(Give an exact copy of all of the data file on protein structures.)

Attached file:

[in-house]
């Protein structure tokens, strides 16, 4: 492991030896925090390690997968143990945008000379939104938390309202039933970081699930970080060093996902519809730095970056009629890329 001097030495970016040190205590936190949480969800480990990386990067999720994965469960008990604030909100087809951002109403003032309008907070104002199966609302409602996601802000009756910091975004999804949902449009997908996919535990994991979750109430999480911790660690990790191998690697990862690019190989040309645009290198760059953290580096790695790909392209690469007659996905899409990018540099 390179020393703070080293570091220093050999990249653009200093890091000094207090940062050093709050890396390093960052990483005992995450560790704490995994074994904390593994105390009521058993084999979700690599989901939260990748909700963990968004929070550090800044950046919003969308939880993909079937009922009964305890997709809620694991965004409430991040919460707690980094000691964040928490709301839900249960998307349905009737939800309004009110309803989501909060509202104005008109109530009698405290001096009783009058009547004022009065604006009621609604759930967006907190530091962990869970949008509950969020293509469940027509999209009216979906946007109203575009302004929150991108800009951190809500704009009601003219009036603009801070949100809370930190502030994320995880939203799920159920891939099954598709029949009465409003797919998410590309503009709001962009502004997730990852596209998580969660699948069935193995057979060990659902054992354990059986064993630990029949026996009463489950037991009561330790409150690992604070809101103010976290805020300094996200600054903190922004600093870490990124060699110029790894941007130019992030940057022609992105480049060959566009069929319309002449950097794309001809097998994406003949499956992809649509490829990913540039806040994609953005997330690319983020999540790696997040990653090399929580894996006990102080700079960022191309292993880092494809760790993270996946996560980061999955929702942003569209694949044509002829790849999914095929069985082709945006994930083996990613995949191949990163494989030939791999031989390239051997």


[in-house]
């Protein structure tokens, strides 16, 4: 492991030896925090390690997968143990945008000379939104938390309202039933970081699930970080060093996902519809730095970056009629890329 001097030495970016040190205590936190949480969800480990990386990067999720994965469960008990604030909100087809951002109403003032309008907070104002199966609302409602996601802000009756910091975004999804949902449009997908996919535990994991979750109430999480911790660690990790191998690697990862690019190989040309645009290198760059953290580096790695790909392209690469007659996905899409990018540099 390179020393703070080293570091220093050999990249653009200093890091000094207090940062050093709050890396390093960052990483005992995450560790704490995994074994904390593994105390009521058993084999979700690599989901939260990748909700963990968004929070550090800044950046919003969308939880993909079937009922009964305890997709809620694991965004409430991040919460707690980094000691964040928490709301839900249960998307349905009737939800309004009110309803989501909060509202104005008109109530009698405290001096009783009058009547004022009065604006009621609604759930967006907190530091962990869970949008509950969020293509469940027509999209009216979906946007109203575009302004929150991108800009951190809500704009009601003219009036603009801070949100809370930190502030994320995880939203799920159920891939099954598709029949009465409003797919998410590309503009709001962009502004997730990852596209998580969660699948069935193995057979060990659902054992354990059986064993630990029949026996009463489950037991009561330790409150690992604070809101103010976290805020300094996200600054903190922004600093870490990124060699110029790894941007130019992030940057022609992105480049060959566009069929319309002449950097794309001809097998994406003949499956992809649509490829990913540039806040994609953005997330690319983020999540790696997040990653090399929580894996006990102080700079960022191309292993880092494809760790993270996946996560980061999955929702942003569209694949044509002829790849999914095929069985082709945006994930083996990613995949191949990163494989030939791999031989390239051997």